Friday, 5 September 2014

My god, this is amazing!

After the drive from Santander, the evening carousels in Miguel's stylish new bar, and then getting lost for an hour at midnight, today we had a rest-day. We texted the landlord to say the hot water no va, and said we'd get the cash for him for the rent rather than trying the rather unreliable bank IBAN system again. 
The local supermarket is smallish - crammed even - but it is a TEMPLE of cuisine… The tinned fish department is a wonder and the fresh fish counter holds a rhapsody of species… the octopus and squid alone taking up a couple of square yards of the catch, gleaming fresh and full of variety. It puts our miserly culture to shame… not so much in the slaughter of innocent creatures but in the joyous celebration of the bounty of the earth.
We did very little - walked down to the beach, had a glass of water in a café (and each of us served with a trio of free morsels - deep-fried squid, a little portion of melting tortilla, and a small chunk of freshly baked bread. All that cost €2.40).
Lunch was in another popular looking resto - the clientele mostly in the retired age-bracket - the menu vocal rather than written.  My paella was quite different from yesterday's - this time, only saffron used to colour it, and no fish in it at all - just little chunks of melting meats. 
(By the way, I slept very little at all last night, very tired but utterly unable to go to sleep. My stomach was slightly tender and I decided it must have been the food colouring in the delicious fishy paella at LLastre which did it. I finally drifted off about 5am, having read three times, played Mahjong three times, and wandered round in the dark trying not to wake Andrew up).
It goes against the grain leaving anything on my plate because of growing up with rationed food, and of course I am a greedy girl too - but I did not finish anything like all my lunch. It was delicious but I was too full.  I regretted this because the sardines in particular were amazing - sardinas shureff-something I think he said - salted to a dry stiffness and then deep fried… utterly delicious, crisp and tangy.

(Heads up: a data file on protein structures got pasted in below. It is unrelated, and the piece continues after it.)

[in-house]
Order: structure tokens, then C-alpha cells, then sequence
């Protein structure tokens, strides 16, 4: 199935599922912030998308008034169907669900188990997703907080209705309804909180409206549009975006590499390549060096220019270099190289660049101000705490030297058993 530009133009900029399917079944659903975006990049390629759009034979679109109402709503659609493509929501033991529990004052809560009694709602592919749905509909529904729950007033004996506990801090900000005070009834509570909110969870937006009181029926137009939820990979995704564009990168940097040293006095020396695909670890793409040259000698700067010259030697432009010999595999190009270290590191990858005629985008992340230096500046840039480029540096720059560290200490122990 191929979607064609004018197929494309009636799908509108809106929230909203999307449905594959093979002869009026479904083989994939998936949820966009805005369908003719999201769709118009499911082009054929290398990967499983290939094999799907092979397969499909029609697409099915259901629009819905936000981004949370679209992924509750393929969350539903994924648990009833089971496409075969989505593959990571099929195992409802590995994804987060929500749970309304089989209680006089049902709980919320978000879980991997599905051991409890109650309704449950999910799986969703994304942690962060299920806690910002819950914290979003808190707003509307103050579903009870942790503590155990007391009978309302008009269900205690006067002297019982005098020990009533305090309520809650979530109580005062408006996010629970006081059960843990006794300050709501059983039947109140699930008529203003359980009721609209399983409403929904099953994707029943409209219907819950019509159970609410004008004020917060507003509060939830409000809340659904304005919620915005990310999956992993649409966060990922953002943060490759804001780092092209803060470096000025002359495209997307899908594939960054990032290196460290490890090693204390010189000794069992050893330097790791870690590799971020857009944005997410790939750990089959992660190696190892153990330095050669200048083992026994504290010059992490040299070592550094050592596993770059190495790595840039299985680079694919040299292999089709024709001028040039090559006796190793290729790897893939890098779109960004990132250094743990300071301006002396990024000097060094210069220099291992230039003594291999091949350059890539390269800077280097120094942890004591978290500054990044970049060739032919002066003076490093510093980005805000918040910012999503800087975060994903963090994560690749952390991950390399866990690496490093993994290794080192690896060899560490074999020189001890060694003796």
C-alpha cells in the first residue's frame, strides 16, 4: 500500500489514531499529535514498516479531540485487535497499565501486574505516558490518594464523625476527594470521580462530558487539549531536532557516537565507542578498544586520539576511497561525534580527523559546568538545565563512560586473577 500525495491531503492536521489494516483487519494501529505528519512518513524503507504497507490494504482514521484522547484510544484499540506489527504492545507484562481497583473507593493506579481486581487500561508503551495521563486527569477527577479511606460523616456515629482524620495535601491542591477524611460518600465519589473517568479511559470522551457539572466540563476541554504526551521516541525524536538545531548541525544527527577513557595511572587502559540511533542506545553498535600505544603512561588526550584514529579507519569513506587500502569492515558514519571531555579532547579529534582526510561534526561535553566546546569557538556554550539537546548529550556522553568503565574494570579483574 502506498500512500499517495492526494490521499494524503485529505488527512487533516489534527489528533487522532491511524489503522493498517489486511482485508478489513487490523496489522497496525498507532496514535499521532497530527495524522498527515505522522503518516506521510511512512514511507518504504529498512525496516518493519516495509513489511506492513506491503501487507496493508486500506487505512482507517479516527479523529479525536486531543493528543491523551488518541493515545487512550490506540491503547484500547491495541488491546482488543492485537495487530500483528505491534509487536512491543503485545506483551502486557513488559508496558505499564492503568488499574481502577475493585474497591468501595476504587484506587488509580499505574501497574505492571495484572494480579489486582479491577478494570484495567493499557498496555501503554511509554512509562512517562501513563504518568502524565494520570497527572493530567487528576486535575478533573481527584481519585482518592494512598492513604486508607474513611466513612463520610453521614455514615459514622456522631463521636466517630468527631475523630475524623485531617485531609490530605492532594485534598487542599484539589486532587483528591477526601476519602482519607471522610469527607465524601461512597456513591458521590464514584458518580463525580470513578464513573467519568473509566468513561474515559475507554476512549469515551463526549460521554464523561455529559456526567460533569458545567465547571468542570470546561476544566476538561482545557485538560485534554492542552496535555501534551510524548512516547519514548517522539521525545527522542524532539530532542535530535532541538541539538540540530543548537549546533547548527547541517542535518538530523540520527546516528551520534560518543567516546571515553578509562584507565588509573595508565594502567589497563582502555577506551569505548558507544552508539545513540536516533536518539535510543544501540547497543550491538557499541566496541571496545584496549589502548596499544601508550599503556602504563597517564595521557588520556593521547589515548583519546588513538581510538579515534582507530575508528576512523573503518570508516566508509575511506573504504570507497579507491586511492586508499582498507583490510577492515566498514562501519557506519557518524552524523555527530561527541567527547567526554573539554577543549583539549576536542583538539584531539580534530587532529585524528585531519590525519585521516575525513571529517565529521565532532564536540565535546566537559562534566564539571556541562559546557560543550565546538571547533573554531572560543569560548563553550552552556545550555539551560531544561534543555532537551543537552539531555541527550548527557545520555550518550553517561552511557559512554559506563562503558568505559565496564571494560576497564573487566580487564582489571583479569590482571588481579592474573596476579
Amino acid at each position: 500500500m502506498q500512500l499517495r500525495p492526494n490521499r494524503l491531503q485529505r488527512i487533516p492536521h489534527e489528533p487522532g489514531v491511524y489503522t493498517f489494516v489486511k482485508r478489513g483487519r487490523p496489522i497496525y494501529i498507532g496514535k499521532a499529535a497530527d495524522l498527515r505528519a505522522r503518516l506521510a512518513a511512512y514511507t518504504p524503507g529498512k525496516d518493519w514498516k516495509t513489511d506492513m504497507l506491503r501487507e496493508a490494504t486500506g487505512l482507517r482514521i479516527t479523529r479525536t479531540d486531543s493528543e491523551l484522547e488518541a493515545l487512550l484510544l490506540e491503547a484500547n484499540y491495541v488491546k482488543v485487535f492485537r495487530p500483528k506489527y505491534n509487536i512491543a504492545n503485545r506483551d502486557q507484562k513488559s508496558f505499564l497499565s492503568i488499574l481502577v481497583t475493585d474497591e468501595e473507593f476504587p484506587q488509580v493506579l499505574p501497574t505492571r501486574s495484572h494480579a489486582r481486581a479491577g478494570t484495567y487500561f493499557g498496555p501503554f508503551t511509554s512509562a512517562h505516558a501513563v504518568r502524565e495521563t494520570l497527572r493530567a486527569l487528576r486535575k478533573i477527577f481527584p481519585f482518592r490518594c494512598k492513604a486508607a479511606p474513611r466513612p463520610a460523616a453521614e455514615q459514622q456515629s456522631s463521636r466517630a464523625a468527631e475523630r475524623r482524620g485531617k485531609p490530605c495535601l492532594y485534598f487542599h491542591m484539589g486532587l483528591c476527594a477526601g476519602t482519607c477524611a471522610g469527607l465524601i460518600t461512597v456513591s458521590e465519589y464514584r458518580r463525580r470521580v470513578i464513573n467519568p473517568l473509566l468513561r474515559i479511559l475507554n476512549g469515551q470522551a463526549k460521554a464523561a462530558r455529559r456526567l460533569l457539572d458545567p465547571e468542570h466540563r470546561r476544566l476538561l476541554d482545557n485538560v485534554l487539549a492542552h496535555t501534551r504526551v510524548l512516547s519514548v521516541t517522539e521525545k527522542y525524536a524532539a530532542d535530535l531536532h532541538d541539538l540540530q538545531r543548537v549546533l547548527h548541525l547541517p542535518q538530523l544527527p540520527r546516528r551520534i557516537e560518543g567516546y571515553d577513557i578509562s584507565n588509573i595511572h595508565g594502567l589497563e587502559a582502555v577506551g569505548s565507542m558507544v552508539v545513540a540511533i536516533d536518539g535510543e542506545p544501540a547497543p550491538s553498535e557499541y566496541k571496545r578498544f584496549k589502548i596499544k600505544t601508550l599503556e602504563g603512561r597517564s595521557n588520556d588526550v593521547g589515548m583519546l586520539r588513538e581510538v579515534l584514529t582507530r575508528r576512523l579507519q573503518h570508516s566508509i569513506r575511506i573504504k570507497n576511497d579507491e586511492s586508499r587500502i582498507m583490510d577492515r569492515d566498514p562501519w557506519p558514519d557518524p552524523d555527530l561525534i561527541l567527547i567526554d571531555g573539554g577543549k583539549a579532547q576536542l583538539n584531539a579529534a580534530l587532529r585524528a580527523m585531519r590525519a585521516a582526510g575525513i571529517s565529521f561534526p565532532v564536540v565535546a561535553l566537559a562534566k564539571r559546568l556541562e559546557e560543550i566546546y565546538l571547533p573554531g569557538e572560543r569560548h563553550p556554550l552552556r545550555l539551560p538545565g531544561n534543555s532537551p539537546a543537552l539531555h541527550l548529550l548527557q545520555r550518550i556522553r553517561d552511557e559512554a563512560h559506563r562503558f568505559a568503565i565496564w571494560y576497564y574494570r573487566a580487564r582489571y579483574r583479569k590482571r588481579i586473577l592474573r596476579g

This afternoon we took a siesta - the shower now works because the landlord brought in an electrician who flipped one tiny little switch inside a complex fuse-board. The bliss of the water was only modified by the very small area allotted for the shower….  It would be better if the whole thing was a wetroom, but this is a block designed by builders, full of irritating and quite unnecessary snags - the loo paper holders set so far back you have to do yoga to get a bit of bogroll, the opening of a window making it impossible to walk past a bed, not enough electric sockets - or, rather, setting them in unreachable places, etc etc etc.
On the other hand, the parquet floor is fantastically shiny, and the doors, though not very wide, are made of the most beautifully figured hardwood.
I had an email today from America suggesting I might be interested in a domain name which is about to come back onto the market -    Indeed I would but I think there will be a bidding war and I will not go for it.  My own monicker is or something like that - can't remember.
The point is that here, everyone fully understands the opportunity offered by food… it is respected, cherished, uplifted, celebrated, displayed, discussed, talked about. It is not a matter of money or class or education. Everyone takes part in the process.  The Spanish are living in a Golden Age of food and wine, and they know it.  How miserable and scruffy and industrialised our food experiences are by comparison in Britain, for the most part.  Fewer and fewer people cook, or know how to cook. New homes are sold with barely functioning kitchens. Masses of people get their culinary kicks from watching Bake-off, and that's it.  Children don't know where their food comes from, don't recognise (will not even try) most of the vegetables available to them. They are stuffed with rubbish, on the speedway to an early ugly death.  Oh woe!
It is not only the food I love about Galicia and Spain (as you know, it is also the architecture, the landscape, the history, the friendly people, the archaeology…..)… but my god the food is amazing.
Tonight we will go back to Pontedeume to Miguel's new bar/cafeteria/restaurant called La Bodeguita, 19 Avenida de Coruna, and eat a small salady supper and then listen to the guys singing and playing…. The concert starts at 10pm. These are the magicians who serenaded me last year on my birthday, on the other side of the river, one misty soft evening, almost exactly a year ago.      
Tomorrow evening, Lucie and our friend Dave Snelling are coming out to stay with us. I am looking forward to showing them the sights…..

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